A Memorable Meeting
This is a cross post with one at Julia’s Place. It is one of my reflections for the tenth anniversary of 9/11. It was a memorable day.
As head teacher, it was my job to field those difficult parents. You know the ones who don’t take any notice when the teacher explains the reasons behind a certain decision. The ones whose children never seem to be able to follow the school rules for specific reasons unheard of to anyone else.
Mrs Shaw was an articulate, black mother. That put her almost into a class of her own as the school was in a virtual 100% white catchment area of social deprivation. Her daughter had her mother’s confidence but not always her logical approach and it wasn’t always her colour or size that brought her to the attention of the adults in the school. The class teacher always did her best to answer Mrs Shaw’s questions but just occasionally she had to be referred to me, often because of the protracted time it took to provide her with an answer to her satisfaction.
Over the years I had learned that meetings with Mrs Shaw needed to be thoroughly prepared for. She was not one of those mums that you could see without an appointment because there would always be the need to gather information; to check the details of the incident because it was always an incident. Personally I always felt a bit nervous of meeting her. There were parents who unnerved me and she was one of them. I always felt as if I was a racist when I spoke to her because she managed to bring her daughter’s ‘difference’ into the conversation. Colour was never mentioned by either of us but I always felt it was hovering there. I always wanted to say ‘The action the school has taken has nothing to do with your daughter’s colour’ but felt I couldn’t because she was waiting for me to ‘bring it up’.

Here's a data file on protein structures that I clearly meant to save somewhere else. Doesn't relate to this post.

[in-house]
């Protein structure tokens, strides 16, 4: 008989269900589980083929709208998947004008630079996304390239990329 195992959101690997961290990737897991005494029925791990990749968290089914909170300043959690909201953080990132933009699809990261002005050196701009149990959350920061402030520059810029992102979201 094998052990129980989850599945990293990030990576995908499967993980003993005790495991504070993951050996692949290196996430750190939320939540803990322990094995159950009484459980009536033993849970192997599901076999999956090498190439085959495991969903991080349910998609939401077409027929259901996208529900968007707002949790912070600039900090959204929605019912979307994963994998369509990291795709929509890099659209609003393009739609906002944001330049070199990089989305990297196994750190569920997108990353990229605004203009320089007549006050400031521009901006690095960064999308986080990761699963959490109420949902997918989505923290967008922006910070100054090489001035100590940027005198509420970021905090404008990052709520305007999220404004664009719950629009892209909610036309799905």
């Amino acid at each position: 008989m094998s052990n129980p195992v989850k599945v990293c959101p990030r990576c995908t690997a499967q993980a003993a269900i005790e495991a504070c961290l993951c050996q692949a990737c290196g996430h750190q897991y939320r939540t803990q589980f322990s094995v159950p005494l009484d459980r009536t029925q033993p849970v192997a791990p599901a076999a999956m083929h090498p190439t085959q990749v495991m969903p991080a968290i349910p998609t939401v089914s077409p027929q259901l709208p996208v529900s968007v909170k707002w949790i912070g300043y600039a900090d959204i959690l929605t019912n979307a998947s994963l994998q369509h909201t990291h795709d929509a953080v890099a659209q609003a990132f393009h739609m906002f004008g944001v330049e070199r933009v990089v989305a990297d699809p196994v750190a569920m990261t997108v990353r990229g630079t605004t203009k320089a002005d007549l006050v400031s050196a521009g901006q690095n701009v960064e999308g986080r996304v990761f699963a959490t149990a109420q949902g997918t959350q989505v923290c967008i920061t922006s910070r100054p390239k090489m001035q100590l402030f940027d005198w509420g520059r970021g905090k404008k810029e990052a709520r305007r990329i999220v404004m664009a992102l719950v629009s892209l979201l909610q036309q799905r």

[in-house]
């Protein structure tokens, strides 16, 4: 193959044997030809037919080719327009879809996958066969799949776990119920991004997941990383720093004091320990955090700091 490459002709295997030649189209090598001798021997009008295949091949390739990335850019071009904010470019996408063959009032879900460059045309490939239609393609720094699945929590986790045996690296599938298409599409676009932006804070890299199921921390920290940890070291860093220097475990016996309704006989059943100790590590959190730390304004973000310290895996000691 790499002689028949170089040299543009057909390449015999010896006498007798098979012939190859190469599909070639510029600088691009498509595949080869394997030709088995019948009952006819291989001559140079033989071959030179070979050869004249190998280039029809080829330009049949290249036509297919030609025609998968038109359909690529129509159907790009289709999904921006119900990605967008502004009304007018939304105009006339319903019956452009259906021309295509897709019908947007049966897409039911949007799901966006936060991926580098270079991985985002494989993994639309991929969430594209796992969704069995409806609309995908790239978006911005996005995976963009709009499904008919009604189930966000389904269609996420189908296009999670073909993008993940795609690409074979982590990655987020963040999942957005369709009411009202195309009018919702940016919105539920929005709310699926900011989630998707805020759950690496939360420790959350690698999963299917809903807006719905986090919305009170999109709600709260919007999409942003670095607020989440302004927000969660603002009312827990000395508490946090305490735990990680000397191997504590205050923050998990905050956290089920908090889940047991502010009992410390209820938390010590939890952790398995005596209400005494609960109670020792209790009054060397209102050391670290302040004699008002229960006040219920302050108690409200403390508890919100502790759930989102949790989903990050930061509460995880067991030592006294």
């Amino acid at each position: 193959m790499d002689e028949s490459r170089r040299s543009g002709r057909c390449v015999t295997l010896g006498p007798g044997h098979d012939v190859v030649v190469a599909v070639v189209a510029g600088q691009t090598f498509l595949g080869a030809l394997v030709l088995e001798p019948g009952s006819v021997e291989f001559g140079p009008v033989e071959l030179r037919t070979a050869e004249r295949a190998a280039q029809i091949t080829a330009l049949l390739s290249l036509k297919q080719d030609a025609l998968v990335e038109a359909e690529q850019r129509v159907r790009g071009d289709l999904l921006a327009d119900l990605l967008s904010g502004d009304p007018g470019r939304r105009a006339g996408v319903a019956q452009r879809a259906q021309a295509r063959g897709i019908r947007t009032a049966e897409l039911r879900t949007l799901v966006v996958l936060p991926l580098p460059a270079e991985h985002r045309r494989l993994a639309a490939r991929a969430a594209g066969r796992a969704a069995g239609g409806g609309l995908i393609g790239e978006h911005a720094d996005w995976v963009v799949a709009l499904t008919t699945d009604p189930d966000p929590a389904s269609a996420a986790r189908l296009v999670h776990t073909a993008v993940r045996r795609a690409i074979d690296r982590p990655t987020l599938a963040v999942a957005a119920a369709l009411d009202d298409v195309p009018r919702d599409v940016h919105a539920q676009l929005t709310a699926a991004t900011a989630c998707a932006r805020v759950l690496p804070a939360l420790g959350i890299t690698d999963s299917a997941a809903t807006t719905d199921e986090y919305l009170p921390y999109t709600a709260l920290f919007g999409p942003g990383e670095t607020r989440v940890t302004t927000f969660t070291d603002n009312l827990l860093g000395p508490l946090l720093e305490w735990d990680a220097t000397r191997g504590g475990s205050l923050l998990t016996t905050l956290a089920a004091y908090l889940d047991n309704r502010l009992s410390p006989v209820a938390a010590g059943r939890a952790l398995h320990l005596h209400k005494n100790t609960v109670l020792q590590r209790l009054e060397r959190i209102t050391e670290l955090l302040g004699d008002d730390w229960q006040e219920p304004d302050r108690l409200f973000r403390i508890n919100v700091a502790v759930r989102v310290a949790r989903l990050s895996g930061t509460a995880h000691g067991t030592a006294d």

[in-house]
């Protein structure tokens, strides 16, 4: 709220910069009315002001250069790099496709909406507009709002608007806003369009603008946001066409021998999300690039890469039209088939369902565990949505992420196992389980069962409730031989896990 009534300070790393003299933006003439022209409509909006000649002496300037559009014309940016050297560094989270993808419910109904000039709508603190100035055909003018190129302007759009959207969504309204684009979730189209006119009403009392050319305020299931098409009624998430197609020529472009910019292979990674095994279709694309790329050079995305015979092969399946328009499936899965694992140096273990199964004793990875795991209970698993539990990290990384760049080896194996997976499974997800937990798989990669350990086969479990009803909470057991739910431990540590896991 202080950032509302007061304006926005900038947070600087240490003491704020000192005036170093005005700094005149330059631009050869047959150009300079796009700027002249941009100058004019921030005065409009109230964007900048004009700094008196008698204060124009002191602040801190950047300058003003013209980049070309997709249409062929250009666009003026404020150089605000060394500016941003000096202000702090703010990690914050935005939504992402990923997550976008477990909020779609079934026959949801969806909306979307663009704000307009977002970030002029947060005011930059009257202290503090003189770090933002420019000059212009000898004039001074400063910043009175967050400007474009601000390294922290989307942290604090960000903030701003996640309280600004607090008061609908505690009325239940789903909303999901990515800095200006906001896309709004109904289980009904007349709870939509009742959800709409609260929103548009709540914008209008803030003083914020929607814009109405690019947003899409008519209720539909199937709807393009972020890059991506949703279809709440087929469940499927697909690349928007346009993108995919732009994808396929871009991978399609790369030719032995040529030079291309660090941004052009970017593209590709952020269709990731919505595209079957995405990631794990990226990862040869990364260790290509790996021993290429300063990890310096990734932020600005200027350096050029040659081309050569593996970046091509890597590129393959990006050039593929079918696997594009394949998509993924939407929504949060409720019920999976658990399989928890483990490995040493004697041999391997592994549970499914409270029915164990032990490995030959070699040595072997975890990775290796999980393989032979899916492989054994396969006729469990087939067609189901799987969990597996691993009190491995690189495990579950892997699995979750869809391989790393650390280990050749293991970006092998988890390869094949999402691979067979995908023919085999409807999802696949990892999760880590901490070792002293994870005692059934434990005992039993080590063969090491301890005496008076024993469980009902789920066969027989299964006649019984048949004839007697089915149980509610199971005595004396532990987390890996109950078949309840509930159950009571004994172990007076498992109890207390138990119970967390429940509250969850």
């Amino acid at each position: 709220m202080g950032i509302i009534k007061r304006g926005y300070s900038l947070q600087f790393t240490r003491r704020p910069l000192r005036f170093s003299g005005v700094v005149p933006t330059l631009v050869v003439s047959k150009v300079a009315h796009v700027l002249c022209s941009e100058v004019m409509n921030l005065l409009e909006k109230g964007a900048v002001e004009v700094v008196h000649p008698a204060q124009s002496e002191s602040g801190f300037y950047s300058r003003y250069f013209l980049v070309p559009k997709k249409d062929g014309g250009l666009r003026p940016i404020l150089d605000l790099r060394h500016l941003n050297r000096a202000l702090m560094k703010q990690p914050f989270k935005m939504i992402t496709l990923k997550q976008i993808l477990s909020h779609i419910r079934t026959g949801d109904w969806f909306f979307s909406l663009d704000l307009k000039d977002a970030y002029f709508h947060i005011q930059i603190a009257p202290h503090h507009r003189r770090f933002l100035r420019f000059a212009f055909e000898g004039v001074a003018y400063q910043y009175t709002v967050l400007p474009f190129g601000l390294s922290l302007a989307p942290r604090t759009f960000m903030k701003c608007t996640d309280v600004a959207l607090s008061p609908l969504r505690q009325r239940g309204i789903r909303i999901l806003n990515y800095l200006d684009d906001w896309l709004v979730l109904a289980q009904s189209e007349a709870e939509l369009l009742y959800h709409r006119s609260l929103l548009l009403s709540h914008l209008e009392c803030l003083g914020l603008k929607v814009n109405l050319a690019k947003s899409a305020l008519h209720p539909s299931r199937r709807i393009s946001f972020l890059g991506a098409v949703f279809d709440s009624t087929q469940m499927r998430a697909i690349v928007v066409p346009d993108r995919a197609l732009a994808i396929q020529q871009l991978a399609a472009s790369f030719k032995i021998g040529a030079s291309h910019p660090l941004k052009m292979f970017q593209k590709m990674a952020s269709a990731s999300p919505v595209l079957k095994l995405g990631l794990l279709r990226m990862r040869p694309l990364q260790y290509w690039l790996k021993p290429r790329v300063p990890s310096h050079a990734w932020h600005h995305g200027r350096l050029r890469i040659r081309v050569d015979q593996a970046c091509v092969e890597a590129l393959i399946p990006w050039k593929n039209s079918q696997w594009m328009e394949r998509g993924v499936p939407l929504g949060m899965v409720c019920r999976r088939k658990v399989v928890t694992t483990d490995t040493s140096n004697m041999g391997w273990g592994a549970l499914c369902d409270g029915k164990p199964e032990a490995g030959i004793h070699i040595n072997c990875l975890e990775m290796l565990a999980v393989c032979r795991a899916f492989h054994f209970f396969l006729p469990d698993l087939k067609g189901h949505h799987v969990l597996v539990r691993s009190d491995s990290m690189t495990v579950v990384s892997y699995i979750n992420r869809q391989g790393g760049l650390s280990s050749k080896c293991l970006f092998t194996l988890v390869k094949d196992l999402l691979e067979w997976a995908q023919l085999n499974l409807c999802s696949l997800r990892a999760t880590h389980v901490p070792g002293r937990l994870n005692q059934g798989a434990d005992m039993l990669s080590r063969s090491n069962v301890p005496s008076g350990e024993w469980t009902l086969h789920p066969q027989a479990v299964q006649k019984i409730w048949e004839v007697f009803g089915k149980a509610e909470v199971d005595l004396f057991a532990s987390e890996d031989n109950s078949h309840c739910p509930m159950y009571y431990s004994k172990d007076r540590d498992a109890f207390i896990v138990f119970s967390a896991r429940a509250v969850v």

So, I prepared for a meeting with Mrs Shaw on the afternoon of September 11th. I always made certain that coffee was brought in and we met in my office (comfort blanket for me) which was very comfortable. When she arrived, she seemed distracted. Usually she would come straight to the point which was always helpful as it clarified for me what her concerns were.
This time she was almost in tears. I asked what was wrong, offered the box of tissues and directed her to a chair. She spluttered out that there had been a plane crash in New York. I wasn’t sure why it would distress her so much so made the inane comment of ‘Oh Dear’. I was waiting for some explanation possibly along the lines that a family member had died or something but she didn’t proffer it. She did say that she thought it was a terrorist attack but didn’t know anymore details. Again, inane comment from me.
By this time she had dried her tears and begun to drink her coffee. She seemed calm enough for me to ask what it was she wanted to see me about. She briefly explained. I briefly told her what I knew and she accepted it and left. To say I was stunned would be a huge understatement.
As you can imagine I was more than stunned when I get home to watch the news.
As someone in education, the memories will often be linked to children or parents. I can remember very clearly what I was doing as a youngster when Kennedy was shot. I would not forget 9/11 but Mrs Shaw has made it even clearer for me.
I share an amazing piece of music called The Armed Man. It was written by Welshman Karl Jenkins and is subtitled ‘A Mass for Peace’. Many choirs will be singing it to mark the tenth anniversary of 9/11. Do listen. It is uplifting!